Amicus Therapeutics announced that the Committee for Medicinal Products for Human Use (CHMP) has adopted a positive opinion for Opfolda (miglustat) intended for treatment of Pompe Disease.

The CHMP used evidence from a Phase III trial (NCT03729362) involving 123 patients with late-onset Pompe Disease (LOPD) to adopt a positive opinion for Opfolda. A decision from the European Commission (EC) is expected in Q3 2023. Yesterday, the EC released broad reforms, which included a stipulation that the EC will award approval decisions in 46 days after a CHMP opinion, instead of 67 days.

Pompe Disease, also known as glycogen storage type II, is a rare inherited lysosomal disorder caused by a deficiency of enzyme acid alpha-glucosidase (GAA) leading to the accumulation of glycogen in skeletal and cardiac muscles.

Opfolda is intended to be used as part of a two-part therapy, which includes Pombiliti (cipaglucosidase alfa), the biologic component, which is an enzyme replacement therapy (ERT) to help break down glycogen. Opfolda is a pharmacokinetic enzyme stabilizer that minimises the loss of cipaglucosidase alfa’s activity. If approved, this will become the first two-component therapy approved in the European Union for late-onset Pompe Disease (LOPD).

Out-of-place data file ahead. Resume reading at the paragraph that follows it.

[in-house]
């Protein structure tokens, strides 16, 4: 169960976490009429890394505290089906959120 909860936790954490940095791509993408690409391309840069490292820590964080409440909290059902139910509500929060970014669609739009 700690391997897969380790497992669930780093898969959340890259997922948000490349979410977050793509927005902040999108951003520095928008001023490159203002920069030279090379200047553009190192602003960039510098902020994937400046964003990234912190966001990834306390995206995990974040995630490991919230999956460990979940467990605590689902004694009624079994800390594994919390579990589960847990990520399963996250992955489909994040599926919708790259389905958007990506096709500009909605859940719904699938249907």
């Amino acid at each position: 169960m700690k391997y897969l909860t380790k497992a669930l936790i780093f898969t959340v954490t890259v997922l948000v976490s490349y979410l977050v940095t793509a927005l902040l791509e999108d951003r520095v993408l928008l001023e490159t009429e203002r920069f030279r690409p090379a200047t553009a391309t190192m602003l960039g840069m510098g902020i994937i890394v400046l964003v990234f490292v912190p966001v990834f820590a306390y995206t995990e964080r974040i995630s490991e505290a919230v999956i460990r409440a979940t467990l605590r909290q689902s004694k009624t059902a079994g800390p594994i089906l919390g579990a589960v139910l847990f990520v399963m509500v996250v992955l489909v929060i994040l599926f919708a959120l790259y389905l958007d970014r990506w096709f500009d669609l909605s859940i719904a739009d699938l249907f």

The recommendation follows Pombilit’s EC approval in March 2023. The treatment will go up against Sanofi’s Nexviazyme (avalglucosidase alfa-ngpt) which received an EC approval in June 2022, following a US Food and Drug Administration (FDA) approval in August 2021. Sanofi markets avalglucosidase alfa as Lumizyme in the US to treat LOPD since its approval in 2010.

Sanofi’s Nexviazyme generated €196m ($215m) in global revenues in 2022, while Lumizyme was associated with €958m ($1.05bn) according to the company’s full-year report. The market for Pompe disease is expected to grow as new therapies get approved.

“Based on the strength of the label and our launch readiness, once fully approved we believe there is significant opportunity to bring Pombiliti and Opfolda as the first two-component therapy for adult LOPD patients in Europe, and to establish this novel treatment combination as a potential new standard of care in Pompe disease,” said Bradley Campbell, president and CEO of Amicus Therapeutics.